http://www.flickr.com/photos/10277892@N07/4310524932/
    Pointedly, the M&P pictured above has no external thumb safety (like the Glock) and the lever-style “trigger safety” extends to the edges of the trigger – which means friction against an improperly fitted holster could potentially discharge the weapon. The trigger itself is certainly thinner than the guard, though is not by any means thin. Without knowing the exact model of pistol involved it’s speculative, but I highly doubt the relevant dimensions are significantly different across the M&P platform.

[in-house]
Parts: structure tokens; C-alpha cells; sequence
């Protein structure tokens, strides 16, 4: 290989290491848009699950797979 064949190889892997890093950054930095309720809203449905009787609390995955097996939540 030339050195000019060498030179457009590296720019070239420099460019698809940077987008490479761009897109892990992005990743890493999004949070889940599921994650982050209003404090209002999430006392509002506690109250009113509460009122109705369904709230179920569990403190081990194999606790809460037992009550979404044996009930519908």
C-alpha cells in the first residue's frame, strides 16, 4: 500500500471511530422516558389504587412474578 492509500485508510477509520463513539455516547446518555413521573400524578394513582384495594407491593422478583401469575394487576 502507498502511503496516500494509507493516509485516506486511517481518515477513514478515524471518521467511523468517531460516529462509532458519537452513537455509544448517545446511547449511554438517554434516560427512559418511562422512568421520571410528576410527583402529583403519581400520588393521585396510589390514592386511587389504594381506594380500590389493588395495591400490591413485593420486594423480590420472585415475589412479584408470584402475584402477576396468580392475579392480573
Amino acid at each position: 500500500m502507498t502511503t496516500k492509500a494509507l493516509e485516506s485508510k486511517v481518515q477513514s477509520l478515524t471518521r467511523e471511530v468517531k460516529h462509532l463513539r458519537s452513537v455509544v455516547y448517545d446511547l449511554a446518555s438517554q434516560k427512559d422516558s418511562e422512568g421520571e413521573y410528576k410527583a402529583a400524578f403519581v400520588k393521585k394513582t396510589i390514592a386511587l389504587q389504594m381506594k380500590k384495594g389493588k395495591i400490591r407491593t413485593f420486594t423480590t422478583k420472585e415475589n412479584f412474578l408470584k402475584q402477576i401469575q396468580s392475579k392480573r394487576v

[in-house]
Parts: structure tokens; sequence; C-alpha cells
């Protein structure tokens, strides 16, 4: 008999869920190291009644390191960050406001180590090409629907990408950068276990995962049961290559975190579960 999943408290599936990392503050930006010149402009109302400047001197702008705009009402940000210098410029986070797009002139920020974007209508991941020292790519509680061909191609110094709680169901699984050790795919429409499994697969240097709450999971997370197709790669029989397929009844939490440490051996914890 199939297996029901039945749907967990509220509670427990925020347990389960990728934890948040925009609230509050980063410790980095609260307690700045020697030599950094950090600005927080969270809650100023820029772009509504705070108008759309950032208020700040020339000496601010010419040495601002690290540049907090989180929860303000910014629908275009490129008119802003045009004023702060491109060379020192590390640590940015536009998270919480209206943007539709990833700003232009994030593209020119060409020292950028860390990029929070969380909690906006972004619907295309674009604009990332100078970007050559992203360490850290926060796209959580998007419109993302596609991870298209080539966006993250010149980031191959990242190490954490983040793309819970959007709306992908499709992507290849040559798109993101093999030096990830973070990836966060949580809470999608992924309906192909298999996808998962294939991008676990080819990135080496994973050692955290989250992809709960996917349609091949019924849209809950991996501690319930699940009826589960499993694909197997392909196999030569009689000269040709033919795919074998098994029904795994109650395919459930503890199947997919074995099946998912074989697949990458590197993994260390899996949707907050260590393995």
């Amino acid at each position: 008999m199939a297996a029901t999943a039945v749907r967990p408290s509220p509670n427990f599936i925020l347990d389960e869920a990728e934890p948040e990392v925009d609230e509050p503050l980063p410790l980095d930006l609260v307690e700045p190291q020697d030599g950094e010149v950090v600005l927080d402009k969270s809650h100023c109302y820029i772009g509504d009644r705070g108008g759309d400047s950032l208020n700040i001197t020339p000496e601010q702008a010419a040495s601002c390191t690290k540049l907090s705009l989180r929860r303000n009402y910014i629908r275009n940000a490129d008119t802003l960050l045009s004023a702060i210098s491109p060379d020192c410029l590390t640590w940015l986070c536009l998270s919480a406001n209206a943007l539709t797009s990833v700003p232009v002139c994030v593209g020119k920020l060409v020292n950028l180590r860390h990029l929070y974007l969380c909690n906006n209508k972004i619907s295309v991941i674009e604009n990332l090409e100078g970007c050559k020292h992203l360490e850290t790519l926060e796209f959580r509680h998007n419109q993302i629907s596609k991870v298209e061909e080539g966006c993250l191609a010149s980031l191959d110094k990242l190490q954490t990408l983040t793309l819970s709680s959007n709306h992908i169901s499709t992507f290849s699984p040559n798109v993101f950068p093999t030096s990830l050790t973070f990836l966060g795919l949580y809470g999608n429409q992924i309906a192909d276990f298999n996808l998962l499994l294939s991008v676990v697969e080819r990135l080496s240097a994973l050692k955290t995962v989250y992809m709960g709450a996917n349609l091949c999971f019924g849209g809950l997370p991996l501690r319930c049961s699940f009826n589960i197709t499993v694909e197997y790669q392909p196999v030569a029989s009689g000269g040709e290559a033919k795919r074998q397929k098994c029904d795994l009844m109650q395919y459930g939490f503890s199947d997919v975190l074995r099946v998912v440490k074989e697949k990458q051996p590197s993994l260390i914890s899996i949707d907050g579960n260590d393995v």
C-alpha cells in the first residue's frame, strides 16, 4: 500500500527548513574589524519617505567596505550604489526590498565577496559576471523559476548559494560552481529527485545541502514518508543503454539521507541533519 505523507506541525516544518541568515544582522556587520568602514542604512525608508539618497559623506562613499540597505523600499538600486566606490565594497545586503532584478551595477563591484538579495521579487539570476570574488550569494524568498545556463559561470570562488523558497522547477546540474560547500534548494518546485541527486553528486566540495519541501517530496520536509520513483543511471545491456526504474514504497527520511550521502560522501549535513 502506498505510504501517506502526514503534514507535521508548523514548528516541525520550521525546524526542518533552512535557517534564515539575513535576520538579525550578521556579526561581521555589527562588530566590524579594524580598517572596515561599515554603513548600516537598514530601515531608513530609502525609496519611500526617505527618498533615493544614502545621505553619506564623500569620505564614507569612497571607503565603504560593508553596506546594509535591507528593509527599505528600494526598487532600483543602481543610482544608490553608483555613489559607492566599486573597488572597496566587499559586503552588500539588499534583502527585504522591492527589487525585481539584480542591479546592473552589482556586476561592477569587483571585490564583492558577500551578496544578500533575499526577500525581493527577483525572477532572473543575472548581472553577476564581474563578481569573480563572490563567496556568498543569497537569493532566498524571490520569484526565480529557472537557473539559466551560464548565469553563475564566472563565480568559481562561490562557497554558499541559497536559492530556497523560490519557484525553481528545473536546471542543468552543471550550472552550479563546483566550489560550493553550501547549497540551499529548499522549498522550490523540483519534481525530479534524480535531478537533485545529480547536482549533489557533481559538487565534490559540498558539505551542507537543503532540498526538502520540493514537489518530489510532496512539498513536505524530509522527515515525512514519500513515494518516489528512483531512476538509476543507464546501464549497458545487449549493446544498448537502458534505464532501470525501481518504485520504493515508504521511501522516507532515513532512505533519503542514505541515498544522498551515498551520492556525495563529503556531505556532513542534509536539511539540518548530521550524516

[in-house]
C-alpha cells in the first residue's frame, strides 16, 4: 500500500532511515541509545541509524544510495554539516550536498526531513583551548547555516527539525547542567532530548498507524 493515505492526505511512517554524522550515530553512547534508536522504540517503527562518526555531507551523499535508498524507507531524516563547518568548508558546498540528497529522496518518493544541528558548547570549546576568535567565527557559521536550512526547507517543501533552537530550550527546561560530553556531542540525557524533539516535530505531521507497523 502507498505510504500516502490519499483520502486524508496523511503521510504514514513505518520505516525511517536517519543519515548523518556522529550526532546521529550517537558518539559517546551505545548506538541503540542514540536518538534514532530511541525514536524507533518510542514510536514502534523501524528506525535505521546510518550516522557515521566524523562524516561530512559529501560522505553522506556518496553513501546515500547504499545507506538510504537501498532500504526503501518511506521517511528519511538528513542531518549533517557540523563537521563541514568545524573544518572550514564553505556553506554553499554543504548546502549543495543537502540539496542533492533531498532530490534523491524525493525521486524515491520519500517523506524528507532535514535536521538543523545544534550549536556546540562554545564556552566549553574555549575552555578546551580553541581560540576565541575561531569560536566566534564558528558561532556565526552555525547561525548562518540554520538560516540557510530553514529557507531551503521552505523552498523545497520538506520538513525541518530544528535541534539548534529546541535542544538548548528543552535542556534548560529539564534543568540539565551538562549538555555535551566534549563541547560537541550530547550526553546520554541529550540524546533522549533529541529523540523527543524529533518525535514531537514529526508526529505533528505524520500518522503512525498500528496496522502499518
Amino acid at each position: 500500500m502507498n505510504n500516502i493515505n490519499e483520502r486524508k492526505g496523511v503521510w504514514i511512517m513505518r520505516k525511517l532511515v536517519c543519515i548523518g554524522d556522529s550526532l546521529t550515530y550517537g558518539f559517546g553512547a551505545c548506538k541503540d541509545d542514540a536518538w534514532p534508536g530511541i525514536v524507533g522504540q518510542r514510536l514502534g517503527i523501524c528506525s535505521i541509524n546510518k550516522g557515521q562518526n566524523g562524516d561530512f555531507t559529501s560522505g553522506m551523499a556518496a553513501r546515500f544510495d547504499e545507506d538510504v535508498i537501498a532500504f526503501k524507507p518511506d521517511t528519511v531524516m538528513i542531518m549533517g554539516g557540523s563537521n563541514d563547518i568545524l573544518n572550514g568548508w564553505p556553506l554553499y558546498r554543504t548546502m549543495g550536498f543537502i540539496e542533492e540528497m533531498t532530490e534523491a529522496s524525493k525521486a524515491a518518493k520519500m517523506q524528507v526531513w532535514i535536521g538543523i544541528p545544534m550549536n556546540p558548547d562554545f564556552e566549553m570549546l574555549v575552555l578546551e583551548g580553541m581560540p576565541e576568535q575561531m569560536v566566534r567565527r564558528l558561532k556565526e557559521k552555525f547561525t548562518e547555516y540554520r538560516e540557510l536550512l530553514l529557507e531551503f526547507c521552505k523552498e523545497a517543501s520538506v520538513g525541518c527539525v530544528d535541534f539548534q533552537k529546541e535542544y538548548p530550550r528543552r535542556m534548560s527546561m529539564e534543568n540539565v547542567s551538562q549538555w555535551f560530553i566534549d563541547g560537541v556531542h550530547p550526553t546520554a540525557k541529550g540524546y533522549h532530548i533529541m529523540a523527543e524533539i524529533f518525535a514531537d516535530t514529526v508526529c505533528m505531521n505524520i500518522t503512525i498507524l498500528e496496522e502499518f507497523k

I wonder if, during whatever was going on – a hug, an erotic dance, oral sex, or whatever – the holstered gun was already partially staged on the trigger, and further movement of the gun and holster caused by the interaction may have pushed it that much further into a firing position, discharging the weapon and killing the woman. With a hammerless design, there’s no telltale partial cocking of the hammer as you’d see in something like a Beretta 92 or H&K USP in double-action. And with no mechanical thumb or grip safety, the only thing preventing discharge is trigger movement – and fingers aren’t always the only thing on triggers, ask anyone who’s had a UD from items getting in the triggerguard of a pocket carry.